AIB sets aside €100m for Belfry funds compensation

Up to 2,500 AIB customers invested £214m in failed UK property funds

AIB chief executive Colin Hunt said the bank would now take a ‘look back’ over the cases of other Belfry investors. Photograph: Nick Bradshaw/The Irish Times

AIB chief executive Colin Hunt said the bank would now take a ‘look back’ over the cases of other Belfry investors. Photograph: Nick Bradshaw/The Irish Times

 

AIB has set aside €100 million to compensate investors affected by a failed series of boom-time UK commercial property funds, including clients who were not part of a settlement agreement with the lender last month after taking legal action.

The High Court was told on July 8th that AIB had settled 270 cases over investor losses from collapsed UK property funds, known as the Belfry Funds. The lead case, brought by 83-year-old investor Bernadette Goodwin, came before the court weeks earlier, but was adjourned to allow out-of-court settlement talks take place.

The cases concerned investments of between €100,000 and €400,000 each in the Belfry Funds, which the investors alleged were promoted between 2002 and 2006 by AIB and four directors of various companies in the Belfry Properties group.

Following collapse of the funds, the investors initiated claims in August 2014 seeking damages on grounds including alleged negligence in the operation of the funds. The settlement was reported at the time to equate to about half of what investors put into the funds.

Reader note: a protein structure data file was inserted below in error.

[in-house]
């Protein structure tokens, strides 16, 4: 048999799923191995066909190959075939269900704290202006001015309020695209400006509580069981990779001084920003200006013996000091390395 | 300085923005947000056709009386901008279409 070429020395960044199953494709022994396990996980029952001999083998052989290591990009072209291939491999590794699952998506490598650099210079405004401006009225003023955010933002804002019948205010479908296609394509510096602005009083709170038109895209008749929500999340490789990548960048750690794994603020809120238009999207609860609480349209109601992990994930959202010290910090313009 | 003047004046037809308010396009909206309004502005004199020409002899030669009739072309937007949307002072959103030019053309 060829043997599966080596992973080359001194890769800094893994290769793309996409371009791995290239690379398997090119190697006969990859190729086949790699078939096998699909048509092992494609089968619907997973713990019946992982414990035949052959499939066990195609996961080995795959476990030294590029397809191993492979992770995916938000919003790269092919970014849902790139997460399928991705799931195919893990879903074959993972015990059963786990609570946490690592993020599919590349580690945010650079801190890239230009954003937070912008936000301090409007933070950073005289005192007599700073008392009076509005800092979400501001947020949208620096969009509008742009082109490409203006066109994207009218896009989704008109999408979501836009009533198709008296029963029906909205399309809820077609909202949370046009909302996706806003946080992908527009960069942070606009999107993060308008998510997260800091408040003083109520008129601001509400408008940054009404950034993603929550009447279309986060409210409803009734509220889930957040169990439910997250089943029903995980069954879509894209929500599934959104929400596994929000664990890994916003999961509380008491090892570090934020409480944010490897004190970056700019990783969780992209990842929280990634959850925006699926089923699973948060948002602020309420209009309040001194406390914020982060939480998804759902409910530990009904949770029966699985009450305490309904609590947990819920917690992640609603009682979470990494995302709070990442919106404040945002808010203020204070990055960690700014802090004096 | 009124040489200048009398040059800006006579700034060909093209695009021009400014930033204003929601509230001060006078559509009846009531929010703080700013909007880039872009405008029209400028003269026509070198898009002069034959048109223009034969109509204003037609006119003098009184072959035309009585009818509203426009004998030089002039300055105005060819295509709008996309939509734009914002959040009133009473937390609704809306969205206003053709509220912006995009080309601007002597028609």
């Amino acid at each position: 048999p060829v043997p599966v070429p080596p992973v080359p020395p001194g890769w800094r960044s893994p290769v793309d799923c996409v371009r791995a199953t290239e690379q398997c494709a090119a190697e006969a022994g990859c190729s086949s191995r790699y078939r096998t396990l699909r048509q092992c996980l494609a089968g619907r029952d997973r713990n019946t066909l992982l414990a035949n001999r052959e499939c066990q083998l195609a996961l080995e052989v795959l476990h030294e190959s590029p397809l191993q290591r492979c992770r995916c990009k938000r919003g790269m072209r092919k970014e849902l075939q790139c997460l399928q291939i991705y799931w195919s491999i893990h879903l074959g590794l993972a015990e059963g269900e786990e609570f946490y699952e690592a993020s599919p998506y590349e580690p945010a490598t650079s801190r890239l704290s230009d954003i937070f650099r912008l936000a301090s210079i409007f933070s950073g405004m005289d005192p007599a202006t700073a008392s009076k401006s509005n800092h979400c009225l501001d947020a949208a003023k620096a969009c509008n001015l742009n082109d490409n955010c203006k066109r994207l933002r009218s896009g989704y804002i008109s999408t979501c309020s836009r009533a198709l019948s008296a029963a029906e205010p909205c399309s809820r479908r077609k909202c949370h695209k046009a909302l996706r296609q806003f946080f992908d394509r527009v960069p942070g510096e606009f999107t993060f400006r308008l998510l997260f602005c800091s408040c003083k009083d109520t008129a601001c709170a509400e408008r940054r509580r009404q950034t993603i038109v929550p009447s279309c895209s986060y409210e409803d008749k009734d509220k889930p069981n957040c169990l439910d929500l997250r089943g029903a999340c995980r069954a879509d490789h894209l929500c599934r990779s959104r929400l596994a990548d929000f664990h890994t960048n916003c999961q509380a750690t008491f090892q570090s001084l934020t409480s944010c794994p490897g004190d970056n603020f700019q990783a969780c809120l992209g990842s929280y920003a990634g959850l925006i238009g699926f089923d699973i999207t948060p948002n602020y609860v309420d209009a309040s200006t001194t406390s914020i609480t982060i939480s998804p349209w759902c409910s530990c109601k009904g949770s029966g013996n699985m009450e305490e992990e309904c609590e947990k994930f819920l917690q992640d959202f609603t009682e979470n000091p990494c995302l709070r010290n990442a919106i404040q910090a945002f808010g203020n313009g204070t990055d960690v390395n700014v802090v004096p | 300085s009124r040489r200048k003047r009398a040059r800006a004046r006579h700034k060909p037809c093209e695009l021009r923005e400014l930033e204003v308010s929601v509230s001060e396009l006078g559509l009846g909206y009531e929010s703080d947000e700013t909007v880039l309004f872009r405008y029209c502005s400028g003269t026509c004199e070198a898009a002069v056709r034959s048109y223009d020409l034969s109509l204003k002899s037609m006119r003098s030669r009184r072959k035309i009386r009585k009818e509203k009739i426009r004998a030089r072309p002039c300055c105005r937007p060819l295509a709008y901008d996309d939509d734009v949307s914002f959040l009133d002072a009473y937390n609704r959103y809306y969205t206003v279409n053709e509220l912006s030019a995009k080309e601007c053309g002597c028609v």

AIB revealed in its interim report for the six months to the end of June, published on Wednesday, that it has set aside €100 million “in respect of potential liabilities” relating to the Belfry property funds investments sold to customers between 2002 and 2006. Some €25 million related to the settlement and legal costs associated with the litigated claims.

Case-by-case basis

AIB chief executive Colin Hunt told The Irish Times that the bank will now carry out a “look back” over the cases of other Belfry investors who did not take legal action. It has set aside an initial €75 million provision to cover this.

“Where it’s necessary to do so, we will redress the impacted customers. I’m absolutely determined to bring an end to these legacy issues,” he said, adding that the bank would proactively look at Belfry investments on a case-by-case basis. “Where we have have erred, we will make a redress to those customers. There is no need for customers to take any action.”

Mr Hunt declined to comment on the reported terms of the settlement of the legal cases or what level of compensation other investors should expect.

While the first Belfry fund, established in 2001, was a big success for investors, five subsequent funds, which were leveraged up with loans, ran into trouble during the global financial crisis, when property values dropped. Some 2,500 AIB customers invested £214 million (€251 million) into the failed funds.

Investors who took legal action against the bank alleged that elements of the investment were misrepresented to them. They also claimed damages for breach of contract, negligence/breach of statutory duty, breach of fiduciary duty, negligent mis-statement and misrepresentation. The defendants denied the claims.

On consent, the allegations of fraudulent concealment made against the defendants were withdrawn as part of the settlement last month, the High Court heard at the time.

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